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Dismembrance of the Thing’s Past

Dismembrance of the Thing s Past


For all of Bottin and Carpenter’s efforts, The Thingdid a box-office face-plant on release, having the misfortune of debuting on the same weekend as E.T.—outgrossed by an alien with a beer gut who flew a bicycle into the face of a full moon. (Kurt Russell and E.T. both drank Coors.) But unlike E.T., the Thing deserves its own diorama among the frozen animal impressionists at the American Museum of Natural History. Right next to the snow wolves. As Bachelard once wrote, nature went mad long before man did. Just consult your local lobster guts: in Reverend Thomas R. R. Stebbing’s History of Crustacea (1893), an illustration of a lobster’s stomach “opened up to show the teeth, the central one of which has been supplied with eyes, nose and mouth to represent the lady in the chair.”

Despite The Thing’s reputable excess—having been revived in a decade not known for its restraint—the idea of vodka-infused Wilford Brimley–Thing assembling a UFO out of helicopter scrap (in an expertly carved ice tunnel, no less) is allowed to play out in our heads. At the BAM screening, I gauged the audience during the infamous scene where the geologist’s disembodied head sprouts spider legs and gets torched by a flamethrower for its trouble. One kid over from me, maybe thirteen, just shook his head. Big whoop. Not even a chuckle for the Lash LaRue bullwhip tongue. But did he catch a glimpse of Brimley dragging someone along the floor by his face? (Watching Brimley work the film’s Not-It nerves is a real pleasure.) The biggest crowd response was saved for a more human act near the end—Kurt Russell’s stunt double executing a dive roll when the Thing, in an uncharacteristically boneheaded move, grabs the dynamite plunger.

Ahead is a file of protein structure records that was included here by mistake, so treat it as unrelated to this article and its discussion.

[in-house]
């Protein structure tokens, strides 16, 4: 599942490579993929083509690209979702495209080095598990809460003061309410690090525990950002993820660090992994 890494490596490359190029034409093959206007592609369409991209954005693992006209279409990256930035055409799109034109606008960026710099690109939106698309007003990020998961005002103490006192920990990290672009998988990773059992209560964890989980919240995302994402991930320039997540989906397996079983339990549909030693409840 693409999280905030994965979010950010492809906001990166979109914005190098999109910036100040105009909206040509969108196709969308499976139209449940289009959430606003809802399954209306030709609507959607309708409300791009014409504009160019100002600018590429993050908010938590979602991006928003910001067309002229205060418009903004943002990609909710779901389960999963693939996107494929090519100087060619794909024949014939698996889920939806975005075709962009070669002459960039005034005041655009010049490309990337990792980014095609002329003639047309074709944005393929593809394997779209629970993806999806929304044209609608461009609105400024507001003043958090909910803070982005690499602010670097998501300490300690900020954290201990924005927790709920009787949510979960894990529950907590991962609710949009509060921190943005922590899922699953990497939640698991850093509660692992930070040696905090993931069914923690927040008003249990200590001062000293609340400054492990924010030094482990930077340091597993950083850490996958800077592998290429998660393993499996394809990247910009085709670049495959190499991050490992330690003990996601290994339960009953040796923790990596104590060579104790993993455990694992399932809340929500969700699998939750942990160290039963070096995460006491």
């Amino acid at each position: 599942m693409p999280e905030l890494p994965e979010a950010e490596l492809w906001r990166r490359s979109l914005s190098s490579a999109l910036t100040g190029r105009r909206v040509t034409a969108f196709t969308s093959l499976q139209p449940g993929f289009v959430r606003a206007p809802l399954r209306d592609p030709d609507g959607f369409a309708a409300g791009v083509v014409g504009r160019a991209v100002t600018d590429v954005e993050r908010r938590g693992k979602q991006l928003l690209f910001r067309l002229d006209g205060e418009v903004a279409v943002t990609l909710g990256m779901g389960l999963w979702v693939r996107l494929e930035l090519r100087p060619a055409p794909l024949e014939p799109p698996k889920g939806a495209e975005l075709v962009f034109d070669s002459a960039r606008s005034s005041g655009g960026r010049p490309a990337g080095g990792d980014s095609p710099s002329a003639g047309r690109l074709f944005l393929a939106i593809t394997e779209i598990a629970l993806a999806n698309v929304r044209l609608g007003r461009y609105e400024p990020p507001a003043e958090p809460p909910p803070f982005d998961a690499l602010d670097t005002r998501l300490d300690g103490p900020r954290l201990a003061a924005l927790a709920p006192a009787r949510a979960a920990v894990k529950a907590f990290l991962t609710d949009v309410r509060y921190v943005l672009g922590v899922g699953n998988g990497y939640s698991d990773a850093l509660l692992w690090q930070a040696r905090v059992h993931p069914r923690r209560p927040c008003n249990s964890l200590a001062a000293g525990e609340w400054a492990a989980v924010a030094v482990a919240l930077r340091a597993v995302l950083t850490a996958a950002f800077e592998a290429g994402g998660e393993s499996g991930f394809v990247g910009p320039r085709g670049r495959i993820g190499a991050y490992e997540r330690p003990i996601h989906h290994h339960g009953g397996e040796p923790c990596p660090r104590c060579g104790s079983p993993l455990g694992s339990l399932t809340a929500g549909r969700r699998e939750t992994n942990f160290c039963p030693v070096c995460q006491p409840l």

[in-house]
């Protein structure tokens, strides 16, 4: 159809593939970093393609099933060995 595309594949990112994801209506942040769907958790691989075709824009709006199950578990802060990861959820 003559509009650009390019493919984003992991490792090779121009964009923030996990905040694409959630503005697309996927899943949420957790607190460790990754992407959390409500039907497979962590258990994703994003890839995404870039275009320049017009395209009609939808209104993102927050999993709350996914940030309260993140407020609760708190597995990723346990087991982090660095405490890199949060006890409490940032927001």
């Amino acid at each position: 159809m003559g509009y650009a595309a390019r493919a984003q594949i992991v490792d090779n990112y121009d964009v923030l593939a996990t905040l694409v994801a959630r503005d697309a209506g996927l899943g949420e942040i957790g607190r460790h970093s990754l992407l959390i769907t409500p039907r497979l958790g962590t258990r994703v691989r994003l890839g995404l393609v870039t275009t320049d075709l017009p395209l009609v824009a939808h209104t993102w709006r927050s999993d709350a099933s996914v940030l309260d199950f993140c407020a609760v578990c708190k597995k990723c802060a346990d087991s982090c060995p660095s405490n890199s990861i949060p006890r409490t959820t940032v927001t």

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Kurt Russell and E.T. both drank Coors! So did the guys in Smokey and the Bandit. 

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